Baxter State Park is a 200,000 acre parcel of land in Maine’s northern wilderness that is home to the northern terminus of the Appalachian Trail, Mt. Katahdin. The land was donated by former Maine Governor, Percival Baxter and is run by the Baxter State Park Authority. It is comparatively immune to the the public policy relative to Maine’s other state parks. Visitors to the park have risen fairly dramatically over the past 10 years and the Park is trying to find ways of minimizing impact on the wild lands.

Scott Jurek

In 2015, legendary distance runner Scott Jurek, set the Appalachian Trail thruhiker fastest known time, to much acclaim. His finish was accompanied by a filming crew, corporate sponsors and a champagne toast on Baxter Peak, atop Mt. Katahdin. All of this was in defiance of BSP rules. The Park reacted harshly and issued 3 summons and subsequent fines to Jurek. The press coverage of the legal matter portrayed the administrators of BSP as petty and foolish. Coincidently, Percival Baxter was once cited with behavior much like Jurek’s, following a political rally of populist William Jennings Bryan.

The Jurek incident kicked off a 2 year battle that seems destined for a divorce. Now is the time for the ATC to act to preserve Mt. Katahdin as part of the Appalachian Trail and to ease tensions with Baxter State Park. Here are some possible solutions.

1. Move the northern terminus off Baxter Peak. I would suggest a simple move of the northern terminus to the Canadian Border along the International Appalachian Trail would allow long distance hikers to enjoy the park and Katahdin without inviting the impact of finishing celebrations or visiting families of thruhikers. Katahdin simply becomes another highlight of the trail such as Franconia Ridge or McAfee Knob and not the event is today.
2. Multiple northern end points. Keep Katahdin as it is, but allow hikers to finish the trail at multiple points.
3. Canada via the Long Trail. Allow thruhikers to continue onto the Long Trail at Maine Junction and certify arrival at Journey’s End as a completed thruhike from Georgia to Canada.  This would not replace Baxter Peak as the finish of the AT, just add another terminus.
4. Canada via Cohos Trail. The Cohos Trail is a long distance trail in New Hampshire that could easily be linked the Appalachian Trail in White Mountain National Forest. Treated as a 3rd different finish point for northbound hikers.

Actions such as the ones suggested above, could minimize long distance hikers impact on BSP significantly, yet preserve its place on the Appalachian Trail.


The ATC has reacted strongly to the new permit limits, issuing a statement:

“The Appalachian Trail Conservancy (ATC) does not agree with Baxter State Park’s (BSP) new Appalachian Trail Long Distance Hiker Permit System, which limits the number of long distance Appalachian Trail (A.T.) hikers that can access the northern terminus of the Trail on Katahdin each year.”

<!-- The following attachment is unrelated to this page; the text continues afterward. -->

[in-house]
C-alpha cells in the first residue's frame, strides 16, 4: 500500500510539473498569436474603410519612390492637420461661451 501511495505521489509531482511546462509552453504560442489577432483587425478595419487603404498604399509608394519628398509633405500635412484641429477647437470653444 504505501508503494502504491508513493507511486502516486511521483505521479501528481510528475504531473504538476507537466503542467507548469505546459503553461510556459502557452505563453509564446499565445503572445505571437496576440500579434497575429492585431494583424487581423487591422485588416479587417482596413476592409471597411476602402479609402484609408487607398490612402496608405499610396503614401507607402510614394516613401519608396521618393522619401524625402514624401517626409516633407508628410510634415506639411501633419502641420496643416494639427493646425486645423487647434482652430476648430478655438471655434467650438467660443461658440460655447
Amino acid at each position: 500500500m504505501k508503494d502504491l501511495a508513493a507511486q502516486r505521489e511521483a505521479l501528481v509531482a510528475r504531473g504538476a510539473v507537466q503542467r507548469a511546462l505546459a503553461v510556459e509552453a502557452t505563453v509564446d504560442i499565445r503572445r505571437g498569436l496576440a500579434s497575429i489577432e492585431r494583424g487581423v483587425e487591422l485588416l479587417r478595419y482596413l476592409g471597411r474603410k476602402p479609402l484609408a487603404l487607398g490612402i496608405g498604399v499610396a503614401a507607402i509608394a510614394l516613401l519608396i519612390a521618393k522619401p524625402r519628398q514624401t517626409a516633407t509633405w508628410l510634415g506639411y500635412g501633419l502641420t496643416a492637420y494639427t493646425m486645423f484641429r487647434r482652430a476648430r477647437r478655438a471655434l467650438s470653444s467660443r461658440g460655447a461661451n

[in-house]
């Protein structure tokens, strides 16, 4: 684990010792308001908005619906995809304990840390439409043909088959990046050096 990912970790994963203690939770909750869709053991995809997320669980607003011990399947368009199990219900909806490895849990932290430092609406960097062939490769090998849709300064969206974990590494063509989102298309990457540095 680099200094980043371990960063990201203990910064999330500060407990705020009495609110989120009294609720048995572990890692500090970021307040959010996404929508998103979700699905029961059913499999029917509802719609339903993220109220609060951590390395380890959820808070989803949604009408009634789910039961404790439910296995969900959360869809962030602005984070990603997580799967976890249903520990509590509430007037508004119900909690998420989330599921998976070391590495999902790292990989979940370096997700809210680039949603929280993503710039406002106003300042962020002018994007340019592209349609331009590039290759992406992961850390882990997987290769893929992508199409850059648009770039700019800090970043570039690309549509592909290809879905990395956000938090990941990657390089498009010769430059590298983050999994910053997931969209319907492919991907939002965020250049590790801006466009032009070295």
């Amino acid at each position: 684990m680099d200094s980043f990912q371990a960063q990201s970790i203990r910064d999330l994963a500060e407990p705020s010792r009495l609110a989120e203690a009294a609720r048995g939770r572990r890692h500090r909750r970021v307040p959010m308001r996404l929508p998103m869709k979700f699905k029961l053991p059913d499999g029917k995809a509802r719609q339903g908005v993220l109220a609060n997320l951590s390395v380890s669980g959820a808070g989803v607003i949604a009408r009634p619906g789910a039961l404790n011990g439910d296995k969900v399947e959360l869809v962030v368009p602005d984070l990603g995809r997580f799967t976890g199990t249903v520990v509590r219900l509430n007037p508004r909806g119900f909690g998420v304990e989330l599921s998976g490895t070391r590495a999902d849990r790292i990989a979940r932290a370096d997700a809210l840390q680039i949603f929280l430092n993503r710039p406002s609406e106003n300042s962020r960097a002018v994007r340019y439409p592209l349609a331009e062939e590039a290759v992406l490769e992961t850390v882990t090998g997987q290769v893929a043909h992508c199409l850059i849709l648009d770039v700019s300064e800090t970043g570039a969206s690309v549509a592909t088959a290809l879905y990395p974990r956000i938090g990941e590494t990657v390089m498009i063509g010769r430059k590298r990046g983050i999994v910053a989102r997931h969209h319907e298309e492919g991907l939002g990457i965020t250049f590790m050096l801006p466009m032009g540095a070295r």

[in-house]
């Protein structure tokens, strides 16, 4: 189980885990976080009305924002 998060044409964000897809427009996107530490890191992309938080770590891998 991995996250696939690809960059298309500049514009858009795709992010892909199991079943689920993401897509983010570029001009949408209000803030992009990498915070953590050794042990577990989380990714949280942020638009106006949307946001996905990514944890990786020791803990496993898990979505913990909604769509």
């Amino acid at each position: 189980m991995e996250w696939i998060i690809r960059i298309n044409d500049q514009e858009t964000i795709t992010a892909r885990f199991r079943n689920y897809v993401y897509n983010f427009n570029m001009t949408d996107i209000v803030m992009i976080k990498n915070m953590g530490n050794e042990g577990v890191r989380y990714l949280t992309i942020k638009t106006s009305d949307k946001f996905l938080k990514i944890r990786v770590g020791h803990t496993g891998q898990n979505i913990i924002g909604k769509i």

Diplomacy has seemingly been the ATC’s tact prior to this statement. Perhaps this is a realization that that path hasn’t been as fruitful as hoped. I wrote the ATC a couple of years ago with these ideas, and never heard back. Perhaps now, with two additional years of discord, they will increase efforts to fix the problem in a more permanent way. Let’s save Katahdin for the Appalachian Trail before it gets taken from us.


Please follow and like us:



Quick Guide and Waypoints

THE GEA is a 402.6 kilometer trail in the mostly Tuscany region of the Italian Apennine Mountain chain (which stretches 1,400 km along the spine of Italy from North to South. The Trail does dance the borders of Liguria, and Emilia-Romagna.


For Americans, the trail has been described as being similar to the Appalachian Trail regions in the Roan Highlands of Tennessee and The White Mountains of New Hampshire. The Trail follows a path that often goes up and over the mountain peak, with some of the more significant peaks being:
MONTE PRADO 2054m (6,738 ft)

The path is mostly single track country path and is remote by European standards. There are villages within a days walk along most of the trail but only very occasionally do they intersect. The communities surrounding the trail are most often very small. It can be a very steep trail and should be reserved as a thruhike for those in reasonable physical condition and some grasp of wilderness living.


The GEA has a fewer on trail accommodation than typical European treks. There are a few ways to tackle this trek but I would suggest a flexible approach incorporating wild backcountry camping with the other options: